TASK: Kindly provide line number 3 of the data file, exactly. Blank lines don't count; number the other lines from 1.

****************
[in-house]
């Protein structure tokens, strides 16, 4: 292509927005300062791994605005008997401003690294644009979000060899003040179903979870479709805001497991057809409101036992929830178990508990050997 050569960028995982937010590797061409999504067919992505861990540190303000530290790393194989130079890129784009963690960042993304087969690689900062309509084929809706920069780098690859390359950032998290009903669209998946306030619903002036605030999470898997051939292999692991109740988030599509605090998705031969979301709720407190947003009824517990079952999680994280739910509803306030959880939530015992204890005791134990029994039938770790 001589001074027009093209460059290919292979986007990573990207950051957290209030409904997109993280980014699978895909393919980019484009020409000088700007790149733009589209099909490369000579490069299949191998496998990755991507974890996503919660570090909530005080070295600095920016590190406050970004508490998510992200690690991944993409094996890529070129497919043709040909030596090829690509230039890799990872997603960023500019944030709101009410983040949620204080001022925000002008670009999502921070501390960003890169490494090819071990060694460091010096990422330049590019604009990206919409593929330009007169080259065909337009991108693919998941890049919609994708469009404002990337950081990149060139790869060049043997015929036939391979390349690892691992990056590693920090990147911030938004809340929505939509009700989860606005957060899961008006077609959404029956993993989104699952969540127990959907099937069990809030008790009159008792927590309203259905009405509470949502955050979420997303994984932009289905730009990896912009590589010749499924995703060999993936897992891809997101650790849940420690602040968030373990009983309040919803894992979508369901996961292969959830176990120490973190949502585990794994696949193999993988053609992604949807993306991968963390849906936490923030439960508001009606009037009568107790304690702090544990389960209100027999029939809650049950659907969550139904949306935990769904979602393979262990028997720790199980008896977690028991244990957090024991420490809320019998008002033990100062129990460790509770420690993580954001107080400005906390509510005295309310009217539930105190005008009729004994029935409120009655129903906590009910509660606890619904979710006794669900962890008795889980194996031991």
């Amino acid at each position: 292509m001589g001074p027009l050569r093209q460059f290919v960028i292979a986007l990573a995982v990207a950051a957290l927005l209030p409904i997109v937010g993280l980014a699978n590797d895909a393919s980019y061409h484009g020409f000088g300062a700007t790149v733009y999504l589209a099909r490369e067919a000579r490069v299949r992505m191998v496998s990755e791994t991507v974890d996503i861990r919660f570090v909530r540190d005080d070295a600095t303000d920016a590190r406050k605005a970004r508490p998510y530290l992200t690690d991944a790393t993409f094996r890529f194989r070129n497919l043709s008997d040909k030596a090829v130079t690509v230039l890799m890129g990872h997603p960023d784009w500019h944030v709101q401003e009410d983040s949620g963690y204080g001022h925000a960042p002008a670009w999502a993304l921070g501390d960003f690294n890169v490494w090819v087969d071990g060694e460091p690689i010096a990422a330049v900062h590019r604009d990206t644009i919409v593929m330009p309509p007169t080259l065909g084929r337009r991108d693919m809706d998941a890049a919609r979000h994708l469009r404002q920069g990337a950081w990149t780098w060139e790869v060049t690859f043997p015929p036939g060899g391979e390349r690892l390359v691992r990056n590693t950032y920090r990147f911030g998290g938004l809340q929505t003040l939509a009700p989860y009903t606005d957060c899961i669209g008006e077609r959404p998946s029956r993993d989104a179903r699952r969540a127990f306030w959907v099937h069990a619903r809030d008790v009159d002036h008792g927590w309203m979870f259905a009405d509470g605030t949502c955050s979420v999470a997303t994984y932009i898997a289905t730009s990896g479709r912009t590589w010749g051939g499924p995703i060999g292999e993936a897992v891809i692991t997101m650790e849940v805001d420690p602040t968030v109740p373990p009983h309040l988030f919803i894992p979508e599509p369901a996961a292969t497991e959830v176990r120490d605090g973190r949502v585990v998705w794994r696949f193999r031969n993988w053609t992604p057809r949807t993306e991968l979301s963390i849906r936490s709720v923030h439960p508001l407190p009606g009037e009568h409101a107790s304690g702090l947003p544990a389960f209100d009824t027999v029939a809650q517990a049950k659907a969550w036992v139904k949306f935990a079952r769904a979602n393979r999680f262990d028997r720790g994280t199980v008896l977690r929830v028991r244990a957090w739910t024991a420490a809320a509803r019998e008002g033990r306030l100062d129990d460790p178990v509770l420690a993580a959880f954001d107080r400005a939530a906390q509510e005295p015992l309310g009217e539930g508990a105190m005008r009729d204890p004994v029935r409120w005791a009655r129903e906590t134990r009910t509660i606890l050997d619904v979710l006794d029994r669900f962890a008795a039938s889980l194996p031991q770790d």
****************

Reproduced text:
């Amino acid at each position: 292509m001589g001074p027009l050569r093209q460059f290919v960028i292979a986007l990573a995982v990207a950051a957290l927005l209030p409904i997109v937010g993280l980014a699978n590797d895909a393919s980019y061409h484009g020409f000088g300062a700007t790149v733009y999504l589209a099909r490369e067919a000579r490069v299949r992505m191998v496998s990755e791994t991507v974890d996503i861990r919660f570090v909530r540190d005080d070295a600095t303000d920016a590190r406050k605005a970004r508490p998510y530290l992200t690690d991944a790393t993409f094996r890529f194989r070129n497919l043709s008997d040909k030596a090829v130079t690509v230039l890799m890129g990872h997603p960023d784009w500019h944030v709101q401003e009410d983040s949620g963690y204080g001022h925000a960042p002008a670009w999502a993304l921070g501390d960003f690294n890169v490494w090819v087969d071990g060694e460091p690689i010096a990422a330049v900062h590019r604009d990206t644009i919409v593929m330009p309509p007169t080259l065909g084929r337009r991108d693919m809706d998941a890049a919609r979000h994708l469009r404002q920069g990337a950081w990149t780098w060139e790869v060049t690859f043997p015929p036939g060899g391979e390349r690892l390359v691992r990056n590693t950032y920090r990147f911030g998290g938004l809340q929505t003040l939509a009700p989860y009903t606005d957060c899961i669209g008006e077609r959404p998946s029956r993993d989104a179903r699952r969540a127990f306030w959907v099937h069990a619903r809030d008790v009159d002036h008792g927590w309203m979870f259905a009405d509470g605030t949502c955050s979420v999470a997303t994984y932009i898997a289905t730009s990896g479709r912009t590589w010749g051939g499924p995703i060999g292999e993936a897992v891809i692991t997101m650790e849940v805001d420690p602040t968030v109740p373990p009983h309040l988030f919803i894992p979508e599509p369901a996961a292969t497991e959830v176990r120490d605090g973190r949502v585990v998705w794994r696949f193999r031969n993988w053609t992604p057809r949807t993306e991968l979301s963390i849906r936490s709720v923030h439960p508001l407190p009606g009037e009568h409101a107790s304690g702090l947003p544990a389960f209100d009824t027999v029939a809650q517990a049950k659907a969550w036992v139904k949306f935990a079952r769904a979602n393979r999680f262990d028997r720790g994280t199980v008896l977690r929830v028991r244990a957090w739910t024991a420490a809320a509803r019998e008002g033990r306030l100062d129990d460790p178990v509770l420690a993580a959880f954001d107080r400005a939530a906390q509510e005295p015992l309310g009217e539930g508990a105190m005008r009729d204890p004994v029935r409120w005791a009655r129903e906590t134990r009910t509660i606890l050997d619904v979710l006794d029994r669900f962890a008795a039938s889980l194996p031991q770790d």